Selecting the Proper Pump for your Backyard Water Garden FeatureWritten by Gerry Fung
Whether you have a preformed or a liner pond, a pond pump is a paramount component of any water feature. Stagnant bodies of water attract mosquito infestations, which are a nuisance, and also undesirable, due to recent outbreaks of West Nile virus. Therefore, it is paramount that you utilize a pond pump that circulates your body of water.
Pumps are available in both submersible and external (out-of-pond) models. For smaller pond (up to 1000 gallons of water), a submersible pump is more economical and practical option. Submersible pumps can be placed directly in pond and require relatively little installation. They are free of distracting noise, and for smaller ponds, can easily be utilized to drain your pond (if you hook up a hose to output flow).
In old days, main disadvantage of submersible pumps was that pump seal could rupture and release oil coolant into water. However, this is not case nowadays, because newer pumps are magnetic-driven, and no longer require coolant. “Mag-driven” pumps are slightly more expensive, but they have added advantage of consuming less electricity.
Pumps are sized by gallons per hour (GPH) output at one foot of lift or height. Manufacturers usually offer charts that break down power of each size pump according to incremental heights of one foot. It is recommended that you circulate your body of water at least once every 2 hours. Therefore you will need to size your pump to ensure that it has half GPH rating as volume of your pond in gallons. For example, if you have a 1000 gallon water feature, you will require at least a 500 GPH pump.
Calculating proper pump for waterfalls is a bit trickier, because you must estimate your waterfall's height. To do so, you must measure vertical height from top of your pump to top of your waterfall. In addition, you must add another foot of height or lift for every 10 feet of hosing you will be using (this will allow for loss of volume from resistance within hose). To calculate required pump GPH, a general rule of thumb is that each inch of width of channel will require an extra 100 GPH. For example, if your stream or waterfall spillway will be 10 inches wide, you will need a pump that produces an excess flow of 1000 GPH at your waterfall's height.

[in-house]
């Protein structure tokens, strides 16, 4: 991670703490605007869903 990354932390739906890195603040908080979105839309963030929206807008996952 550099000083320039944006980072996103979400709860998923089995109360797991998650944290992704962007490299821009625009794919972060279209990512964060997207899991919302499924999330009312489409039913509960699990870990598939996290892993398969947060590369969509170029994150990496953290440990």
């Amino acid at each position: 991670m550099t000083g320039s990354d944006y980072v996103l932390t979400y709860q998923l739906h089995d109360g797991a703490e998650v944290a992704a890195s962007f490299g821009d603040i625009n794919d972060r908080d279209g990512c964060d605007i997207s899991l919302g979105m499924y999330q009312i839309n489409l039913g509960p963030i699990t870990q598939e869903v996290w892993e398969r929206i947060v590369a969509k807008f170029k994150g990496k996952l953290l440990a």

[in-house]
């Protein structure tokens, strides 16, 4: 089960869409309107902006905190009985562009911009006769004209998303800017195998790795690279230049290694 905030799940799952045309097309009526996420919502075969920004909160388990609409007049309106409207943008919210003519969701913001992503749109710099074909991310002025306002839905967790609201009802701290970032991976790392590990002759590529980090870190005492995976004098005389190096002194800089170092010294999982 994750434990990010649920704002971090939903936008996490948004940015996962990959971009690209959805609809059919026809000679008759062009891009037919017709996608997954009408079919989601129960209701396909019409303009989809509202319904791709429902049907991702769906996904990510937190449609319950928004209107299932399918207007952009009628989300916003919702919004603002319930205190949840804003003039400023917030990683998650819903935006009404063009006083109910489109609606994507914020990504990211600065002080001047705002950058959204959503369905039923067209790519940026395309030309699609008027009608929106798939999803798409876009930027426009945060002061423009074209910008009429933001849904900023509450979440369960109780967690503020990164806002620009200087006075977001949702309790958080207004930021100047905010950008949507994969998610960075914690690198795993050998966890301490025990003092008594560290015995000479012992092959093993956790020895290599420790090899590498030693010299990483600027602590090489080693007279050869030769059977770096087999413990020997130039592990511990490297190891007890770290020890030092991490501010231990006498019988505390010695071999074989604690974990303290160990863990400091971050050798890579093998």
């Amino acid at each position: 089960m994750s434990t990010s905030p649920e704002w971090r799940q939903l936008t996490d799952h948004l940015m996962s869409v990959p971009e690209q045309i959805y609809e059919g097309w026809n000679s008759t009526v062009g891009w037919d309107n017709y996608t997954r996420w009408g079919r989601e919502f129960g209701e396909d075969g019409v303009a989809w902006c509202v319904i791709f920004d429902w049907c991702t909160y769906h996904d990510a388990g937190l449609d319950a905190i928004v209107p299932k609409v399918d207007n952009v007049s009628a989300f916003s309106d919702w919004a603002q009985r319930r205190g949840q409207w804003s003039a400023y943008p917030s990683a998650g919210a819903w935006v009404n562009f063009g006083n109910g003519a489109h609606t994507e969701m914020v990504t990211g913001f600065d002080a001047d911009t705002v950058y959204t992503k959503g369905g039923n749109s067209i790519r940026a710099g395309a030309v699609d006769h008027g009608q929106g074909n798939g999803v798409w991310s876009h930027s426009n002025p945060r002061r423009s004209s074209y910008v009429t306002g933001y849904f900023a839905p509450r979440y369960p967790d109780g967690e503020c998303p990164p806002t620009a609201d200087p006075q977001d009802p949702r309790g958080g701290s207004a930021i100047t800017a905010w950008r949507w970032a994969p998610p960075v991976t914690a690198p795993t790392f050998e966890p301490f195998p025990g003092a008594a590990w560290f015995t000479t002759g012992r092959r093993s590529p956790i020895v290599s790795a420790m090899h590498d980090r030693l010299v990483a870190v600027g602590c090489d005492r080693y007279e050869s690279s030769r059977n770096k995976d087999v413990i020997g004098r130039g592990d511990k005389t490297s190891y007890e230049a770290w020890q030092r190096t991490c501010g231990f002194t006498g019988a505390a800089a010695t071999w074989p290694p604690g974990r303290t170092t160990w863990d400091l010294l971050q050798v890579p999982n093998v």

Spring into Lawn MowingWritten by Lillian & Dave Brummet
Ahh. Spring arrives with beautiful twittering of birds preparing their nests for unborn. What - can't hear them? The low rumble of lawn mowers not only drowns out natures' symphony, but also disturbs skittish wildlife and sleepy neighbors.
According to Environmental Protection Agency, some older gas-powered lawn mowers produce in one hour as much air pollution as a new car does in 11 hours. Lawn mowers newer than 1996 have to comply to new exhaust emission standards, which is a fantastic place to begin. However, these standards are not yet satisfying for health of world.
Gasoline-powered mowers produce a cut that results in greater water loss and increased disease problems in lawns. Although many are now made with 4-stroke engines (much less polluting than 2-stroke engines), they still produce emissions.
There is a returned interest in push mowers due to environmental awareness of gas engine pollution and electricity use. Typically, crowded cities are resulting in smaller lawns, reducing need for large, heavy mowers. Push mowers are light and easy to operate and, being much smaller, take up less storage room and do not pollute. These mowers are actually quite cheap and many stores are rising to meet increased consumer interest. We have read that 7-blade models are considered better than 5-blade models.
There are other choices on market than electric, push and gas lawn mowers. There are solar-powered models, too. We read of one featured in Omni magazine that operated on its own, traveling entire lawn area during day and resting at night. It looked to be about size of a vacuum power-head. Apparently, a special fence is used to keep it within lawn boundary and there is a built in alarm to prevent theft.